“We understand that we all share these lands, but our question is when is our history, when is our ties to the land acknowledged,” he told those present.

During the course of the discussion, Planning Board members Lucien Benoit, who owns property abutting the site, and Michael Fournier, who lives on nearby Mattity Road, recused themselves from the conversation. That decision drew criticism from resident Bill Nangle.

Nangle serves as treasurer of the North Smithfield Neighborhood Coalition, an organization that has hired attorney Marisa Desautel of Desautel Law to represent it in proceedings related to the proposed development. Nangle said the organization is not opposed to a housing development, but is wary of what he describes as a potential “mining operation” on the gravel-rich site.

Other residents who spoke during the meeting included School Committee Vice Chairwoman Jean Meo, who said that 126 new single-family homes, if occupied by families, would require the building of a new school.

Planning Board members asked the company to provide additional information on traffic, impact to local wells, grading and field location during the next phase of planning. No vote was taken on the company’s master plan application. Instead, the public information session will be continued during a special meeting on Oct. 25.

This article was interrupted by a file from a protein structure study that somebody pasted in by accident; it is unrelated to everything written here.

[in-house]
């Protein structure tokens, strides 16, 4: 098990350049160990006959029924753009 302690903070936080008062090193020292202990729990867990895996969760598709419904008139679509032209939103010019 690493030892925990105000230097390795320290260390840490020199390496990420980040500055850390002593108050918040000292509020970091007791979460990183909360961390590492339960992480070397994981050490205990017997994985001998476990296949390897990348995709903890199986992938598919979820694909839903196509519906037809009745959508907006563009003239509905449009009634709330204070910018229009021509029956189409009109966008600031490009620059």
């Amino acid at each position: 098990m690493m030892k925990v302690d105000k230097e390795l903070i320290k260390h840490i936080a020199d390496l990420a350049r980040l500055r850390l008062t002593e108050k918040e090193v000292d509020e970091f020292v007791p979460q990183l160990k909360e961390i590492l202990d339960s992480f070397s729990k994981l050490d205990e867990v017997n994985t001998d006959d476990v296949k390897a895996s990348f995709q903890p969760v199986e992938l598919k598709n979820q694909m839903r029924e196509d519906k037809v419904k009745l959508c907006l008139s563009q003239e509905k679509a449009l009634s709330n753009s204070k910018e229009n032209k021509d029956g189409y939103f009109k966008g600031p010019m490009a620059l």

Comments

This is to close to the treasure of the North Smithfield Neighborhood Associations neighborhood and will never be built. There are burial sites all over our town,during construction they mark them off like they did along power lines. Blasting occurs all the time in town even in populated neighborhoods. Our schools have empty classrooms and declining enrollment due to charter schools. Smoke and Mirrors

We as a community don't vote for open space bonds and then we try to stop those who own the land from developing it. Can't have it both ways people. You've lost this battle already. If you want those woods next door to stay wooded, buy them or okay the purchase through bond issues. Obstructing the lawful use of land by the owner is not the answer. It becomes a regulatory taking and that is an abrogation of the owners civil rights. It isn't going to fly no matter how loudly you scream. How many times do you want to lose this battle? Attorney Kelly is not one to trifle with in land use issues.
There are plenty of examples to learn from....
Put up or shut up.